Spring in California. With winter still hanging on in Alaska, a couple of weeks in “The Golden State” are welcome. Unlike the far north, the seasonal transition from winter to spring along the central California coast is gradual. The first hints can be seen in late January and February with blossoms of currant, gooseberry, and white lilac, then March brings more varieties of wildflowers and early songbirds. Among the latter is the ever-vocal house wren whose loud, cheerful chorus of warbling notes fills the air every morning. These small creatures exude energy as they bounce from perch to perch within their territory and rarely stay in one spot very long. Some are relatively tolerant of humans and permit fairly close observation.
The coast region of California is prone to cycles of dry years and seems perennially short of water. Several of John Steinbeck’s poignant novels underscore this dynamic. Not this year though, as rain has been abundant, causing considerable flooding, toppled trees, and widespread earth-slippage as saturated hillsides simply let go. These are all part of natural weather patterns and erosion processes, but the abrupt surface changes aren’t always pretty. Still, it’s nice to see green hills and reservoirs full of water, and to hear the long-running drought declared officially over…until the next cycle.
Supply interruptions. The huge disruptions caused by the massive earthquake, the ensuing tsunami, and the damaged nuclear plant in Japan were further exacerbated today by a 7+ magnitude aftershock near the epicenter of the earlier quake. The human and environmental toll continues to mount, and the resulting effect of delayed commercial manufacturing has ever more widening impact. For photographers, the simple fact is any announcements of new product will be sporadic, and delivery of previously announced items will likely experience delays of unknown length. There’s simply no way to determine when all this will sort out, and of course the direct impact on the people of Japan will be felt in innumerable ways for a very long time.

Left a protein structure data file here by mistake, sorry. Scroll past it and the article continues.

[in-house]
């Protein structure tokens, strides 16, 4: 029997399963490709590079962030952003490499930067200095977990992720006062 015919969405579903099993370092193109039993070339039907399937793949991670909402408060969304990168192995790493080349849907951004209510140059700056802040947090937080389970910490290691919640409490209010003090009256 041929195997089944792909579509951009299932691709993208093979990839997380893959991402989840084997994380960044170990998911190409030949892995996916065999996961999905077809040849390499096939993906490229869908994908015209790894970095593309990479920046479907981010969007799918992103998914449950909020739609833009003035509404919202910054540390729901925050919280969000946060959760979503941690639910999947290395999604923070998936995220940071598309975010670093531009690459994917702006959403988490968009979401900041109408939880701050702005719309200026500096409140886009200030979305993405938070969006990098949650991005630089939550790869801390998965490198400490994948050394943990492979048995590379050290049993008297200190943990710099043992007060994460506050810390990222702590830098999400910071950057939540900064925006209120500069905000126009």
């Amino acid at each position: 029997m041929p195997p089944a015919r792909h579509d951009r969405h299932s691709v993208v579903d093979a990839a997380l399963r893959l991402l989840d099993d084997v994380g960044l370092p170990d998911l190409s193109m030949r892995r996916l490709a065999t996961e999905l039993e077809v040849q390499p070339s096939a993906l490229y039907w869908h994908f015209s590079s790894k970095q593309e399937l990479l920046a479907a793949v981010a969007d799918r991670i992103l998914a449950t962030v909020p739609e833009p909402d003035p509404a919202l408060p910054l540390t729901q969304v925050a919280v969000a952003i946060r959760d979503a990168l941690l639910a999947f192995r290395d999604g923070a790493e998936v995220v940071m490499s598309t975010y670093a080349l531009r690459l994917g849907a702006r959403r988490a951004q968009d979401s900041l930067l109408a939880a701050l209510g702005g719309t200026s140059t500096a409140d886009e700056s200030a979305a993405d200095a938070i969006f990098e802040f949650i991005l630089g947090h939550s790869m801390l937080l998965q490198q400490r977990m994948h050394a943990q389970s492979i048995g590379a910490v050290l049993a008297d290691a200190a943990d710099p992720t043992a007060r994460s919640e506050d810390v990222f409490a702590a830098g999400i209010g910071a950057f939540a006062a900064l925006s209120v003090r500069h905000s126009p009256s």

Not all is at a standstill however. Nikon just announced their new D5100 DSLR in a slot somewhat below the recent D7000. Fujifilm has resumed production of their X100 and early reports on this much anticipated modern/retro meld have appeared (see Michael Reichmann’s account here). While this camera may not have wide appeal to nature photographers per se due to its fixed 35mm-equivalent focal length lens, it is poised to become one of those watershed niche cameras which may even spawn a whole new wave of rangefinder-like bodies. There is already a set of rumors of X200 and X300 follow-on models, the latter perhaps with interchangeable lenses. For those of you looking to improve download speeds for massive numbers of images (or big video files), Delkin now offers a USB 3.0 Universal Memory Card Reader (May delivery anticipated). This presumes you have a way to add USB 3.0 connectivity via PCIe card in your desktop or ExpressCard slot in your laptop. Faster transfers are always welcome, and of course if you don’t have USB 3.0 the device defaults back to USB 2.0 as well. And for those with coins to space and a rabid desire for the largest color-critical screen you can put on your desk with only a small mortgage, the NEC PA301W is now available. See Lloyd Chambers’ review and comparison with the vaunted PA271W for some interesting results. (On a somewhat peripheral note, I’m now working with two slightly older NEC 2690WUXi monitors side by side and thoroughly enjoying the convenience of the vastly extended real estate. I’d vote for two medium-sized monitors over one large one, but your preferences may differ.)
As an additional consideration, it’s not just the announcements and delivery of new stuff that will likely slow down; current equipment stock may well become depleted and all this could have an effect on prices. If you really need something for a near-term project and it’s available now, don’t put off your purchase decisions too long.